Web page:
Thanks to exemptions granted to various businesses by the government, President Biden is giving the go-ahead for South Korean and Taiwanese manufacturers of semiconductors to keep growing their operations in China.
The Biden administration imposed restrictions on IT exports to China in the latter part of last year. The regulations were created to stop American enterprises and international corporations that employ American technology from exporting chips to China, which is dependent on them.
However, several producers received one-year exemptions that permitted them to keep growing their semiconductor operations across China. These producers included Samsung, Taiwan Semiconductor, and SK Hynix.
The Wall Street Journal claimed this week that Biden officials had assured business insiders that the exemptions, which were due to expire in a few months, would be prolonged to allow semiconductor producers to continue expanding chip production in China.
According to the Journal:
‘The deadline for the exemptions was October. Attendees at a conference of the Semiconductor Industry Association said that Estevez stated that the exemptions are going to be extended for the foreseeable future.”
“According to industry insiders, the decision to prolong the exemptions instead of wind them down represents a realization by U.S. officials that attempts to isolate China from high-tech exports are more challenging than originally anticipated in a highly linked global market. Additionally, it comes as some international corporations protest Washington’s growing meddling in their corporate affairs.”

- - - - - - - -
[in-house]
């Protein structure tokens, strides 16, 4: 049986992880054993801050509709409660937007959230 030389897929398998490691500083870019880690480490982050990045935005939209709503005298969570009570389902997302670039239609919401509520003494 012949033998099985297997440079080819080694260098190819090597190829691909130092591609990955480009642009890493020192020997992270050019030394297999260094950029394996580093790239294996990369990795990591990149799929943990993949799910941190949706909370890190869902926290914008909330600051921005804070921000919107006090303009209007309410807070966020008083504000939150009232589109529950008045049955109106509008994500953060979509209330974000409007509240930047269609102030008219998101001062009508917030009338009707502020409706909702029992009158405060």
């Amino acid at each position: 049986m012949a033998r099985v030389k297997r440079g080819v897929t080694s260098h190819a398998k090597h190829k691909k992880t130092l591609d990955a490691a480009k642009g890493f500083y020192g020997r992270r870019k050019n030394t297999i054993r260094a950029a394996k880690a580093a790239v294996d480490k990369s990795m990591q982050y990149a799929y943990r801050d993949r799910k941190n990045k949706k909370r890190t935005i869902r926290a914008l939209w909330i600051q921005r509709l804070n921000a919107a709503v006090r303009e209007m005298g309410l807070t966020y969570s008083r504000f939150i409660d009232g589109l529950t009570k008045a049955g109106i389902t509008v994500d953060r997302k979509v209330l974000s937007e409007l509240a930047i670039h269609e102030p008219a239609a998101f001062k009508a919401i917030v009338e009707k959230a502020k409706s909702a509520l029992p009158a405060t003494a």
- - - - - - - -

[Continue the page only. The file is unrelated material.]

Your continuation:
“Some multinational corporations have had their rule exemptions extended at a time when Biden and other top agency officials have made it clear that his team isn’t interested in disconnecting from China,” according to the article.
At the G7 Summit last month, Biden stated, “We’re not attempting to disconnect from China; we’re wanting to reduce the risk of and diversify our ties with China. That requires taking measures to diversify our supply chains, and we are not — so we are not dependent on any one nation for the product needed,” the speaker said.
Similarly, in April, Treasury Secretary Janet Yellen stated that the globe would become “disastrous” and “destabilizing” if the United States broke its relationship with China.
“As I’ve already stated, the United States will act decisively to protect its critical interests,” according to Yellen. “We do not, however, want to ‘decouple’ our economic situation from China’s. Our economies could not coexist fully, which would be detrimental to both nations.”